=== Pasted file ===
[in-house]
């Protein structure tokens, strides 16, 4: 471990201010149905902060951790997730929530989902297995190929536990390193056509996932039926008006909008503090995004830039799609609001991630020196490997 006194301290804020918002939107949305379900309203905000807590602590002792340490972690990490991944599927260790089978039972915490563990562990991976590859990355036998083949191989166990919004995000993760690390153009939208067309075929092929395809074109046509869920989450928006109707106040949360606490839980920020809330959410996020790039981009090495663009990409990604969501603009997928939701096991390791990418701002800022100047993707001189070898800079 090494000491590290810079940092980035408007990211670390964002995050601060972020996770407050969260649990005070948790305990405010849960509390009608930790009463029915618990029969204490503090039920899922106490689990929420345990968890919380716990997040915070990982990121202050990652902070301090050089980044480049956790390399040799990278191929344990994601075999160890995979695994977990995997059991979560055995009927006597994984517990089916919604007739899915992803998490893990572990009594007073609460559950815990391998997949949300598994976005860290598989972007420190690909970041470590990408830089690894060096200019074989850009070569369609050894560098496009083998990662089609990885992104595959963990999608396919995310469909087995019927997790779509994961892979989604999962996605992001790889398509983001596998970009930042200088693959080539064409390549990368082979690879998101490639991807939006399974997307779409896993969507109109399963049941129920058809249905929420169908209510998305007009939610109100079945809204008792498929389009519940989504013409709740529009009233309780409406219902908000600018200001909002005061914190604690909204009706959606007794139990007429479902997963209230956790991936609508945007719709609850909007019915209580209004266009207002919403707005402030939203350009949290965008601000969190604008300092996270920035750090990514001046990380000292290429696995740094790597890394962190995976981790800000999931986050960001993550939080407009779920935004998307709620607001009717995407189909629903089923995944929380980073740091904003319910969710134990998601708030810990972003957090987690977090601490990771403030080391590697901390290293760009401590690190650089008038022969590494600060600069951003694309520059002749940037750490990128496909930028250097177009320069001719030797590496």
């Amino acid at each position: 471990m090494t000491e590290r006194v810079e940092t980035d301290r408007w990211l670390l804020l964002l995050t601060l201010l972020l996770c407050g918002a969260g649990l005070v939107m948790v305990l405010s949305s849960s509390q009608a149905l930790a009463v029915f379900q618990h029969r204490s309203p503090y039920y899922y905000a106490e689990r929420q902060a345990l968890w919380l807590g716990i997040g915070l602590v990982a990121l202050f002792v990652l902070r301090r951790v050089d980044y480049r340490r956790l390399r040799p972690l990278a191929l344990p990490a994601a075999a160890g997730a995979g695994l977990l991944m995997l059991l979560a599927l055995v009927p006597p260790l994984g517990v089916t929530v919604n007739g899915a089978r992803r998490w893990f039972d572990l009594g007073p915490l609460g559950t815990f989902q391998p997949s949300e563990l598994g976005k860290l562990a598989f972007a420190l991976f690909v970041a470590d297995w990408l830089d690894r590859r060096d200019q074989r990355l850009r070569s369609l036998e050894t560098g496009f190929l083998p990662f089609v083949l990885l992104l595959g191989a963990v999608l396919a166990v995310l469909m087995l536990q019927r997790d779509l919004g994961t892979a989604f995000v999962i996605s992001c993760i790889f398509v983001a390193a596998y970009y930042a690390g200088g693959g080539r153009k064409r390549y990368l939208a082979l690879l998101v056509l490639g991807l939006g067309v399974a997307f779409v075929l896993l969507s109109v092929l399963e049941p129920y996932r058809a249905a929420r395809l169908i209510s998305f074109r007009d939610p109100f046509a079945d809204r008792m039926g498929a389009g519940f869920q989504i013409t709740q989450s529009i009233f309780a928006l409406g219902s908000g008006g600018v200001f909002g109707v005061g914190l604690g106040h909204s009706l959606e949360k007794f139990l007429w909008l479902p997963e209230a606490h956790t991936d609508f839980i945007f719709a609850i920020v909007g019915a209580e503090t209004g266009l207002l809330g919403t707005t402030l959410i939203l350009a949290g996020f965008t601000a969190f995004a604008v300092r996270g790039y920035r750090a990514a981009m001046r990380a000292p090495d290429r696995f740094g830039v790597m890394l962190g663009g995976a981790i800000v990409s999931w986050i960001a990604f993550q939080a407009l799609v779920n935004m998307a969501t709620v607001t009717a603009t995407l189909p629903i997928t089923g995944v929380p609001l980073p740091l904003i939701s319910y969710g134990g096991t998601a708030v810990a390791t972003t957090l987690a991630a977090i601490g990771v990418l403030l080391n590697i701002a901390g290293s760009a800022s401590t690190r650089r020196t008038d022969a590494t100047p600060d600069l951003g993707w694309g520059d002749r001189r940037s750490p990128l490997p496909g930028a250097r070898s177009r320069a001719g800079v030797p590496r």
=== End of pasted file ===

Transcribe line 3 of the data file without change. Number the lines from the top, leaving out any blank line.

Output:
């Amino acid at each position: 471990m090494t000491e590290r006194v810079e940092t980035d301290r408007w990211l670390l804020l964002l995050t601060l201010l972020l996770c407050g918002a969260g649990l005070v939107m948790v305990l405010s949305s849960s509390q009608a149905l930790a009463v029915f379900q618990h029969r204490s309203p503090y039920y899922y905000a106490e689990r929420q902060a345990l968890w919380l807590g716990i997040g915070l602590v990982a990121l202050f002792v990652l902070r301090r951790v050089d980044y480049r340490r956790l390399r040799p972690l990278a191929l344990p990490a994601a075999a160890g997730a995979g695994l977990l991944m995997l059991l979560a599927l055995v009927p006597p260790l994984g517990v089916t929530v919604n007739g899915a089978r992803r998490w893990f039972d572990l009594g007073p915490l609460g559950t815990f989902q391998p997949s949300e563990l598994g976005k860290l562990a598989f972007a420190l991976f690909v970041a470590d297995w990408l830089d690894r590859r060096d200019q074989r990355l850009r070569s369609l036998e050894t560098g496009f190929l083998p990662f089609v083949l990885l992104l595959g191989a963990v999608l396919a166990v995310l469909m087995l536990q019927r997790d779509l919004g994961t892979a989604f995000v999962i996605s992001c993760i790889f398509v983001a390193a596998y970009y930042a690390g200088g693959g080539r153009k064409r390549y990368l939208a082979l690879l998101v056509l490639g991807l939006g067309v399974a997307f779409v075929l896993l969507s109109v092929l399963e049941p129920y996932r058809a249905a929420r395809l169908i209510s998305f074109r007009d939610p109100f046509a079945d809204r008792m039926g498929a389009g519940f869920q989504i013409t709740q989450s529009i009233f309780a928006l409406g219902s908000g008006g600018v200001f909002g109707v005061g914190l604690g106040h909204s009706l959606e949360k007794f139990l007429w909008l479902p997963e209230a606490h956790t991936d609508f839980i945007f719709a609850i920020v909007g019915a209580e503090t209004g266009l207002l809330g919403t707005t402030l959410i939203l350009a949290g996020f965008t601000a969190f995004a604008v300092r996270g790039y920035r750090a990514a981009m001046r990380a000292p090495d290429r696995f740094g830039v790597m890394l962190g663009g995976a981790i800000v990409s999931w986050i960001a990604f993550q939080a407009l799609v779920n935004m998307a969501t709620v607001t009717a603009t995407l189909p629903i997928t089923g995944v929380p609001l980073p740091l904003i939701s319910y969710g134990g096991t998601a708030v810990a390791t972003t957090l987690a991630a977090i601490g990771v990418l403030l080391n590697i701002a901390g290293s760009a800022s401590t690190r650089r020196t008038d022969a590494t100047p600060d600069l951003g993707w694309g520059d002749r001189r940037s750490p990128l490997p496909g930028a250097r070898s177009r320069a001719g800079v030797p590496r």